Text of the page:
Complex Systems Made Simple

February 19, 2013

Just as the name implies, com­plex sys­tems are dif­fi­cult to tease apart. An organism’s genome, a bio­chem­ical reac­tion, or even a social net­work all con­tain many inter­de­pen­dent components—and changing any one of them can have per­va­sive effects on all the others. In the case of a very large system, like the human genome, which con­tains 20,000 inter­con­nected genes, it’s impos­sible to mon­itor the whole system at once.

But that may not matter any­more. In a paper pub­lished in the pres­ti­gious mul­ti­dis­ci­pli­nary journal Pro­ceed­ings of the National Academy of Sci­ence, North­eastern net­work sci­en­tists have devel­oped an algo­rithm capable of iden­ti­fying the subset of components—or nodes—that are nec­es­sary to reveal a com­plex system’s overall nature.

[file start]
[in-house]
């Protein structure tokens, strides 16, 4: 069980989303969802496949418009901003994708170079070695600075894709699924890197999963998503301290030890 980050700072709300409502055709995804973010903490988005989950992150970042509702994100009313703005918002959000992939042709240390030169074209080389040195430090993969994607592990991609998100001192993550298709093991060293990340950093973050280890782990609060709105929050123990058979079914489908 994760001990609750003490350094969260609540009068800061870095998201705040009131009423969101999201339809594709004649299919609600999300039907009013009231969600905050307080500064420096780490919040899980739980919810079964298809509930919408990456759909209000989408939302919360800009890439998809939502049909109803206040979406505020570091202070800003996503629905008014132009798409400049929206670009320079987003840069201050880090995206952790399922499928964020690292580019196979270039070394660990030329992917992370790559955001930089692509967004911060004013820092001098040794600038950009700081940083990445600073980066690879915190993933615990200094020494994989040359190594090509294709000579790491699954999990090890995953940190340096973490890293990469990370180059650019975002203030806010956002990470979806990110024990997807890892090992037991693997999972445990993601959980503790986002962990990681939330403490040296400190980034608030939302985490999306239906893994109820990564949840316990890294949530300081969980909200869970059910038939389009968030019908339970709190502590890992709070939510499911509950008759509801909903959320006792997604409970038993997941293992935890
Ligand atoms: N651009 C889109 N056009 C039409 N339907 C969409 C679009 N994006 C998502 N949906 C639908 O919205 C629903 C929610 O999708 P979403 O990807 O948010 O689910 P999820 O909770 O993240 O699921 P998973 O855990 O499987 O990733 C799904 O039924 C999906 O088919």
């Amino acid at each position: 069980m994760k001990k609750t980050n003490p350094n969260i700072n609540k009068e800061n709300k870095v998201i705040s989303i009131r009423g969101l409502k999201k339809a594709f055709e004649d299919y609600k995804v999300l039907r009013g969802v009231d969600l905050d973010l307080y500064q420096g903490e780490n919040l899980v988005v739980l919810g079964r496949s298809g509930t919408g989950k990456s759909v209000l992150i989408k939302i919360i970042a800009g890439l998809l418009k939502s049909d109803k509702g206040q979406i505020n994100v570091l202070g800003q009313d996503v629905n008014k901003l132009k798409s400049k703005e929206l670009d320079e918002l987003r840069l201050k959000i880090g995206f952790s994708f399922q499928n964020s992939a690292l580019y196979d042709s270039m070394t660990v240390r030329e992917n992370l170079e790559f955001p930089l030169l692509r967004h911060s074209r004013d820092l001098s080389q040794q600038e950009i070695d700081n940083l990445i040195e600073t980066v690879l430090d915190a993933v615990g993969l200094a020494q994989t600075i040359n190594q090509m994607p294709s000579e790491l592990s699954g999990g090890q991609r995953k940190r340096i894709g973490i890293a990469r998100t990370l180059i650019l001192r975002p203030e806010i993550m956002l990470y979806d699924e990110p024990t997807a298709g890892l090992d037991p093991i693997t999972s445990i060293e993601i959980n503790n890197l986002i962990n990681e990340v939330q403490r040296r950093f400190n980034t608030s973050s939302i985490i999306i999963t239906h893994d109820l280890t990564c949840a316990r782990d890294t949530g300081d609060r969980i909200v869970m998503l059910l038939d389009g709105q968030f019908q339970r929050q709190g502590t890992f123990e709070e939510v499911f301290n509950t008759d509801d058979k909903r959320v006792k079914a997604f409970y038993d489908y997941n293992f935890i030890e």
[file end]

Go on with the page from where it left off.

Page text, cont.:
The approach takes advan­tage of the inter­de­pen­dent nature of com­plexity to devise a method for observing sys­tems that are oth­er­wise beyond quan­ti­ta­tive scrutiny.

“Con­nect­ed­ness is the essence of com­plex sys­tems,” said Albert-​​László Barabási, one of the paper’s authors and a Dis­tin­guished Pro­fessor of Physics with joint appoint­ments in biology and the Col­lege of Com­puter and Infor­ma­tion Sci­ence. “Thanks to the links between com­po­nents, infor­ma­tion is dis­trib­uted throughout a net­work. Hence I do not need to mon­itor everyone to have a full sense of what the system does.”

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